Like a Rhinestone Cowboy

As a young kid, we didn’t have smartphones that played our favorite music, nor Apple AirPods or wireless headphones. We had nothing like that. In fact, my music choices were rather limited. I had to listen to whatever my mom had on the radio, when we went for a drive, or the singers and musicians who appeared on the 1970s variety shows that seemed to dot the Prime-Time Television landscape.

Oh sure, my brothers had an old record player that they occasionally played and would later have eight-track players, but when I was an elementary school-aged kid, my choices were slim pickings. To make matters worse, most of what I heard I didn’t understand. The songs talked of broken love and rundown trucks and grooving and swaying to the music.

One day out of nowhere, though, the radio DJ played a song that talked about cowboys. I loved cowboys and dreamed of having my own horse and riding through the country, especially when my mother yelled for me to come inside to eat and get a bath. The cowboys I saw on TV never had to worry about getting yelled at by their mothers. I was hooked. I had a new favorite song.

Now, I had no idea what a Rhinestone Cowboy was, I couldn’t have picked out a Rhinestone from a Ruby from a Diamond, but I figured it couldn’t be all that bad.

Falling in love with a song

Despite it all, I fell in love with Glen Campbell’s 1975 hit song Rhinestone Cowboy. I remember running around our house singing “like a Rhinestone cowboy” on a rotating loop. I mumbled the next few lines, because I couldn’t remember the words, but the rhyming and rolling nature of the song drew me in to the story.

Yes, I had to be the most annoying kid in the world, but that didn’t stop me.

“There’s been a load of compromisin’
On the road to my horizon
But I’m gonna be where the lights are shinin’ on me.

Like a rhinestone cowboy
Riding out on a horse in a star-spangled rodeo
Like a rhinestone cowboy
Getting cards and letters from people I don’t even know
And offers comin’ over the phone.”

The song caught on with both country and pop audiences and spent the summer of ’75 climbing the charts. Billboard ranked it as the number 2 for the year. It also topped the charts in Canada and several other countries.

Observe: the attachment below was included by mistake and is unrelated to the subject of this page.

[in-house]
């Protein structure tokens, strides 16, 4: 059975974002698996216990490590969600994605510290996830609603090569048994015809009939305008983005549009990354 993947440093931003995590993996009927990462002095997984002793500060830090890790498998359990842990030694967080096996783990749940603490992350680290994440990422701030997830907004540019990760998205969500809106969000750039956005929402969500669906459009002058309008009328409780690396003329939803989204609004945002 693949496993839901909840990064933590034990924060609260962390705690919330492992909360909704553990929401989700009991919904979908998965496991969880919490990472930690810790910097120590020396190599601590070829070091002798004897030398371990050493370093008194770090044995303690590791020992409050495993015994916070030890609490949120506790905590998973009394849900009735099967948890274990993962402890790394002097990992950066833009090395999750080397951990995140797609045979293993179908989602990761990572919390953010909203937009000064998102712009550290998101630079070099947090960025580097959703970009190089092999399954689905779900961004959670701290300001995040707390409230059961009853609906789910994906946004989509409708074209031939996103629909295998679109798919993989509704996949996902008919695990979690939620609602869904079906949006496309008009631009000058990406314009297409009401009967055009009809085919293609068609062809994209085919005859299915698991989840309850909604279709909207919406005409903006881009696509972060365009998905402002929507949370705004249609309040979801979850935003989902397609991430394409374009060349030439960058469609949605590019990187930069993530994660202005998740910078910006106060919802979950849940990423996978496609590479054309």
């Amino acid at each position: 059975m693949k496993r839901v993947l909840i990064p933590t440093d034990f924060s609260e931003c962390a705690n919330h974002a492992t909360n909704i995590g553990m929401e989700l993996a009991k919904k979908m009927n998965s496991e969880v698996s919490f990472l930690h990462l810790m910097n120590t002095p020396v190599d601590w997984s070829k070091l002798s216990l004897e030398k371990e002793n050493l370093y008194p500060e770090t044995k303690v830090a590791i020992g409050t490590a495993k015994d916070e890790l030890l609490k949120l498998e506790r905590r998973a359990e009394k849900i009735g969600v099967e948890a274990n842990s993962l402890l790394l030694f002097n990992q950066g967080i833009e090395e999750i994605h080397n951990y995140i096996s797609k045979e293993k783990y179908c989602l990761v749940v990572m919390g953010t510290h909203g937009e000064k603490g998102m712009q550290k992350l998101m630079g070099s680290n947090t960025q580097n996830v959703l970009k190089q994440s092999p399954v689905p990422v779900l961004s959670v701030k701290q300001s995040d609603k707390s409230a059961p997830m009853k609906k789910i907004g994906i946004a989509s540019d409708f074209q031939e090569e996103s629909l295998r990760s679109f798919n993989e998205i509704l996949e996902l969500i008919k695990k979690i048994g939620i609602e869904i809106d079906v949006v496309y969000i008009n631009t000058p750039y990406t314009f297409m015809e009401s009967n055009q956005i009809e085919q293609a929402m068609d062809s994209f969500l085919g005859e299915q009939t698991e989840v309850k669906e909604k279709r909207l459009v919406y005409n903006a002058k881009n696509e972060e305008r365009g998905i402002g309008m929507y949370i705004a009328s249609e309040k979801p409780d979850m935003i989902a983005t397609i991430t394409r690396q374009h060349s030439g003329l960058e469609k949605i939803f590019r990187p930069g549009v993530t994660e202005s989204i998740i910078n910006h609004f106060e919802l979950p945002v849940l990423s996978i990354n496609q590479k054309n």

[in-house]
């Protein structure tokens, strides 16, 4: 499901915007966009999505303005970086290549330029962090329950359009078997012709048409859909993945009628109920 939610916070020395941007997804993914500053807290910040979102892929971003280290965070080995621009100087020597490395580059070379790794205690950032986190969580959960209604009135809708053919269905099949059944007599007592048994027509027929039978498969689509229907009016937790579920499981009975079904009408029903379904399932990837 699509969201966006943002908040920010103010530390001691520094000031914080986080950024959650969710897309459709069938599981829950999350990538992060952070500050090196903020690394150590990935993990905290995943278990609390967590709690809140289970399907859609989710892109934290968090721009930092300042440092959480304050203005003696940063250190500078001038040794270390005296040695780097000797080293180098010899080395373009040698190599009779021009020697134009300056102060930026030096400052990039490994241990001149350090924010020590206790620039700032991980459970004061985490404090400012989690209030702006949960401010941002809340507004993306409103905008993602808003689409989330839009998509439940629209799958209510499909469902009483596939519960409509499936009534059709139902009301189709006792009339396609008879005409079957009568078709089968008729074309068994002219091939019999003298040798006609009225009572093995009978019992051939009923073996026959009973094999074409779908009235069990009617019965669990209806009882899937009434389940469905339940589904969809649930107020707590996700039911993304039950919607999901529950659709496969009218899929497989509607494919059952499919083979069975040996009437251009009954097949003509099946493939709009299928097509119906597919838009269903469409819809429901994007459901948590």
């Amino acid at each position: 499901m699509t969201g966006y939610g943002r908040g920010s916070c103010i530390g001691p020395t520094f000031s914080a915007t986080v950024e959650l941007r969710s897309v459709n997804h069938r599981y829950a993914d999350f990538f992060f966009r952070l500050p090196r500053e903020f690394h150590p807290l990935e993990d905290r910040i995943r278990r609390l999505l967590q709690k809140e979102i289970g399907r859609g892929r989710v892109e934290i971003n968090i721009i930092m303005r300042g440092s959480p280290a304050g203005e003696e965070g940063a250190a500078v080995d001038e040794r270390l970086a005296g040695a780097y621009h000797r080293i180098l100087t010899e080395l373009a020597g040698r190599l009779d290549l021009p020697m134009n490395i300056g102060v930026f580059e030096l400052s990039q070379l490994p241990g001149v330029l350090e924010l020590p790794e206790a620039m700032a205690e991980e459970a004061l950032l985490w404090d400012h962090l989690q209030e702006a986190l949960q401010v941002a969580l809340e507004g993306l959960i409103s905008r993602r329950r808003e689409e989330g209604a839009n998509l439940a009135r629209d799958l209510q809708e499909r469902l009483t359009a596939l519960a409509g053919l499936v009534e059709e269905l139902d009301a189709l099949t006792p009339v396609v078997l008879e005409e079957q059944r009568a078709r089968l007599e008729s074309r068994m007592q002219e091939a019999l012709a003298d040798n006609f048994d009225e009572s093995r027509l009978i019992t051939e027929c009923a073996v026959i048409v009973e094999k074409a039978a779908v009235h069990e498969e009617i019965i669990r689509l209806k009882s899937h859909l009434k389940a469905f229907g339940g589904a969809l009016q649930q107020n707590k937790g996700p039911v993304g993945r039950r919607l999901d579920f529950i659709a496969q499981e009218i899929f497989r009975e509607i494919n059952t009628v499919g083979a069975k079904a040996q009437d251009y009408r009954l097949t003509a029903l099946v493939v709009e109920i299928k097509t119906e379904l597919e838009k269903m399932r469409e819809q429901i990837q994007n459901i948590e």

In my house, though, the song had definitely run its course. My brothers threatened to punch me if I kept it up. They were tired of my constant blather. Fortunately for my own health, I got the message to stop bothering them.

Image by Pexels.

Seeing where the interest goes

My parents listened to lots of twangy country music, which I absolutely hated, but a few months later my middle brother played The Bay City Rollers on his record player and it sounded pretty good. I had no money to buy records, I was still rather young, but I remember thinking that S-A-T-U-R-D-A-Y night! S-A-T-U-R-D-A-Y night! S-A-T-U-R-D-A-Y night sounded pretty fun.

I came to like Bye, bye, baby too, but since it was his record and his record player, I only got to listen to it, when he felt in the mood. Oh the joys of music.

I can’t say that I’ve listened to Glen Campbell or the Bay City Rollers in a long time. As I got older, my musical tastes have gone in different, more refined directions, if I do say so myself, but I’m still grateful that they introduced me to a whole new world. Now if only I had some Glen Campbell or Bay City Rollers merchandise from back in the day, now we would be talking!